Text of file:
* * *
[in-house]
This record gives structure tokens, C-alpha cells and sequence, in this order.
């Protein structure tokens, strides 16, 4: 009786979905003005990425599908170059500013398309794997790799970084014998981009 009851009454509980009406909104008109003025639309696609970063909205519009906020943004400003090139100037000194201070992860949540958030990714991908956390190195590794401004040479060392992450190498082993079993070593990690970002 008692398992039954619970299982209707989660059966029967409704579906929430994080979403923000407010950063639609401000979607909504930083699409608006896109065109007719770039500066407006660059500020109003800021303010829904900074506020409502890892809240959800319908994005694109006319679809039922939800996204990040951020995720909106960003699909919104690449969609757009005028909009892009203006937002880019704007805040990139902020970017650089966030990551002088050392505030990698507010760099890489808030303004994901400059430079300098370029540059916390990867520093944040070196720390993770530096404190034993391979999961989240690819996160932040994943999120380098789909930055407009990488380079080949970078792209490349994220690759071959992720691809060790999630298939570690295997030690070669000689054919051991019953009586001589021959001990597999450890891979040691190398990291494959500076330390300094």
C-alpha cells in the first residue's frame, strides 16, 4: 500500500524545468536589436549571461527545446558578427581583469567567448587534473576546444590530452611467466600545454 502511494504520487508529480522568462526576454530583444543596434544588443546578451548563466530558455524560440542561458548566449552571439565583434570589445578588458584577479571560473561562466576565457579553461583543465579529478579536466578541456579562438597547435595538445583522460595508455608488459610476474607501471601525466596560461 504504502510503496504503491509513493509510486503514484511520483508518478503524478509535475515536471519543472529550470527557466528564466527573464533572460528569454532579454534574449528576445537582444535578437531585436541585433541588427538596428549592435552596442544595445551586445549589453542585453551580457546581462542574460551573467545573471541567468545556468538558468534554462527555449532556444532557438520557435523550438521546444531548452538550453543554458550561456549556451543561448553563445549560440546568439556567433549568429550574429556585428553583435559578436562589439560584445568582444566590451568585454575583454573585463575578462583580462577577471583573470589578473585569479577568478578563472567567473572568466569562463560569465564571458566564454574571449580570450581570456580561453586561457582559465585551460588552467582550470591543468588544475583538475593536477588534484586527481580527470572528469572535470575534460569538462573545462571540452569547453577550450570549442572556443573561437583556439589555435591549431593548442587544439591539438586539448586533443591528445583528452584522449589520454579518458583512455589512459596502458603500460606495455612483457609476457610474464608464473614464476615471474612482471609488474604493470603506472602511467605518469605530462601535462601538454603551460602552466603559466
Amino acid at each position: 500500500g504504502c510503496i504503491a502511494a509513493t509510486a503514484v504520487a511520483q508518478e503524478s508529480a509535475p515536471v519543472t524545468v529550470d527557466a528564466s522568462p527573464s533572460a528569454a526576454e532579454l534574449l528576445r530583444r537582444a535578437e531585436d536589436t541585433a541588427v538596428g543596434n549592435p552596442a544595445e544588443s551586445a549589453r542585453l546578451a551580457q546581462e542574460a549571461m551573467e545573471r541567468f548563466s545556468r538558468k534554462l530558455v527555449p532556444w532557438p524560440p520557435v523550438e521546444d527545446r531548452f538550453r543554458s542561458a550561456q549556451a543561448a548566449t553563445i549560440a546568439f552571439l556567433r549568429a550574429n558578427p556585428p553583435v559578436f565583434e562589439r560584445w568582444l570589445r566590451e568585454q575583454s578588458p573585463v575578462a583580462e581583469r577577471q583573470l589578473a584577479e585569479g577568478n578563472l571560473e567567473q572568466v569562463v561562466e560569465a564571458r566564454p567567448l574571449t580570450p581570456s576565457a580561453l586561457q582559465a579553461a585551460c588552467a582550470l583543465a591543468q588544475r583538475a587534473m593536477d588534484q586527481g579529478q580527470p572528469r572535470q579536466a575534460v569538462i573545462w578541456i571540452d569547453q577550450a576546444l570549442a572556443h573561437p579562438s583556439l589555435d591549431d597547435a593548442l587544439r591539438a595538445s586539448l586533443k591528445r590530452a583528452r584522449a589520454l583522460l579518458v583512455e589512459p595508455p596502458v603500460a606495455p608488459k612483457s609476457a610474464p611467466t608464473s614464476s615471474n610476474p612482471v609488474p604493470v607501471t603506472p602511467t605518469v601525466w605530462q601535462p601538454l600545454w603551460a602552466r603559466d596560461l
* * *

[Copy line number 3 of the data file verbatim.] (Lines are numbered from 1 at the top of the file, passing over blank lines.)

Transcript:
């Protein structure tokens, strides 16, 4: 009786979905003005990425599908170059500013398309794997790799970084014998981009 009851009454509980009406909104008109003025639309696609970063909205519009906020943004400003090139100037000194201070992860949540958030990714991908956390190195590794401004040479060392992450190498082993079993070593990690970002 008692398992039954619970299982209707989660059966029967409704579906929430994080979403923000407010950063639609401000979607909504930083699409608006896109065109007719770039500066407006660059500020109003800021303010829904900074506020409502890892809240959800319908994005694109006319679809039922939800996204990040951020995720909106960003699909919104690449969609757009005028909009892009203006937002880019704007805040990139902020970017650089966030990551002088050392505030990698507010760099890489808030303004994901400059430079300098370029540059916390990867520093944040070196720390993770530096404190034993391979999961989240690819996160932040994943999120380098789909930055407009990488380079080949970078792209490349994220690759071959992720691809060790999630298939570690295997030690070669000689054919051991019953009586001589021959001990597999450890891979040691190398990291494959500076330390300094």